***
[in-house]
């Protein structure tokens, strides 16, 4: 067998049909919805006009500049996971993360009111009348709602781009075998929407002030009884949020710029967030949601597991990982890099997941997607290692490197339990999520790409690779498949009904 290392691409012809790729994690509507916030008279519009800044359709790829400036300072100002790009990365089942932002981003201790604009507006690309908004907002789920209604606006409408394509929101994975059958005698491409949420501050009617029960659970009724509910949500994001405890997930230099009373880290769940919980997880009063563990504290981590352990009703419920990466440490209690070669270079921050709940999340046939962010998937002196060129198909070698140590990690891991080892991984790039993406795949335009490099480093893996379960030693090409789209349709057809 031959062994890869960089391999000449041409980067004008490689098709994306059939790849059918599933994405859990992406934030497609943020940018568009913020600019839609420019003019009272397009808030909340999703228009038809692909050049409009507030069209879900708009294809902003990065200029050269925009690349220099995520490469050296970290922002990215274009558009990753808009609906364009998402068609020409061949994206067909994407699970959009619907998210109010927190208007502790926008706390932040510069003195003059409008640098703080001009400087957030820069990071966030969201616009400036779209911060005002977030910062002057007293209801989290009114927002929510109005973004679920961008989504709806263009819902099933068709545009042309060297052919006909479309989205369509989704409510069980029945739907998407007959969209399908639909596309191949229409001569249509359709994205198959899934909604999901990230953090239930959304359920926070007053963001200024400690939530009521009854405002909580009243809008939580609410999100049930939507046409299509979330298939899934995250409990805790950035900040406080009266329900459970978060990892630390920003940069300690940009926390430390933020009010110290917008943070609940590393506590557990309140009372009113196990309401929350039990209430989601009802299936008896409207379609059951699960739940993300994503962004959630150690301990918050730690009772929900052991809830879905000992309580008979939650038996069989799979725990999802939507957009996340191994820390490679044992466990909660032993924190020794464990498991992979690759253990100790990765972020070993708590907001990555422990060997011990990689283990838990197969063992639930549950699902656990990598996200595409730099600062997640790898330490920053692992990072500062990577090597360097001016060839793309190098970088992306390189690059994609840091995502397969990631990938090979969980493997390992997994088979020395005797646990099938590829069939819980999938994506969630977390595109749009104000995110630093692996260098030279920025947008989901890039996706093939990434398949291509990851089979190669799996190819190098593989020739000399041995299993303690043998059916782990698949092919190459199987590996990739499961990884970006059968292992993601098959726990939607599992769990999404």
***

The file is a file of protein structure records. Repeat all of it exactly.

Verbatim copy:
[in-house]
């Protein structure tokens, strides 16, 4: 067998049909919805006009500049996971993360009111009348709602781009075998929407002030009884949020710029967030949601597991990982890099997941997607290692490197339990999520790409690779498949009904 290392691409012809790729994690509507916030008279519009800044359709790829400036300072100002790009990365089942932002981003201790604009507006690309908004907002789920209604606006409408394509929101994975059958005698491409949420501050009617029960659970009724509910949500994001405890997930230099009373880290769940919980997880009063563990504290981590352990009703419920990466440490209690070669270079921050709940999340046939962010998937002196060129198909070698140590990690891991080892991984790039993406795949335009490099480093893996379960030693090409789209349709057809 031959062994890869960089391999000449041409980067004008490689098709994306059939790849059918599933994405859990992406934030497609943020940018568009913020600019839609420019003019009272397009808030909340999703228009038809692909050049409009507030069209879900708009294809902003990065200029050269925009690349220099995520490469050296970290922002990215274009558009990753808009609906364009998402068609020409061949994206067909994407699970959009619907998210109010927190208007502790926008706390932040510069003195003059409008640098703080001009400087957030820069990071966030969201616009400036779209911060005002977030910062002057007293209801989290009114927002929510109005973004679920961008989504709806263009819902099933068709545009042309060297052919006909479309989205369509989704409510069980029945739907998407007959969209399908639909596309191949229409001569249509359709994205198959899934909604999901990230953090239930959304359920926070007053963001200024400690939530009521009854405002909580009243809008939580609410999100049930939507046409299509979330298939899934995250409990805790950035900040406080009266329900459970978060990892630390920003940069300690940009926390430390933020009010110290917008943070609940590393506590557990309140009372009113196990309401929350039990209430989601009802299936008896409207379609059951699960739940993300994503962004959630150690301990918050730690009772929900052991809830879905000992309580008979939650038996069989799979725990999802939507957009996340191994820390490679044992466990909660032993924190020794464990498991992979690759253990100790990765972020070993708590907001990555422990060997011990990689283990838990197969063992639930549950699902656990990598996200595409730099600062997640790898330490920053692992990072500062990577090597360097001016060839793309190098970088992306390189690059994609840091995502397969990631990938090979969980493997390992997994088979020395005797646990099938590829069939819980999938994506969630977390595109749009104000995110630093692996260098030279920025947008989901890039996706093939990434398949291509990851089979190669799996190819190098593989020739000399041995299993303690043998059916782990698949092919190459199987590996990739499961990884970006059968292992993601098959726990939607599992769990999404």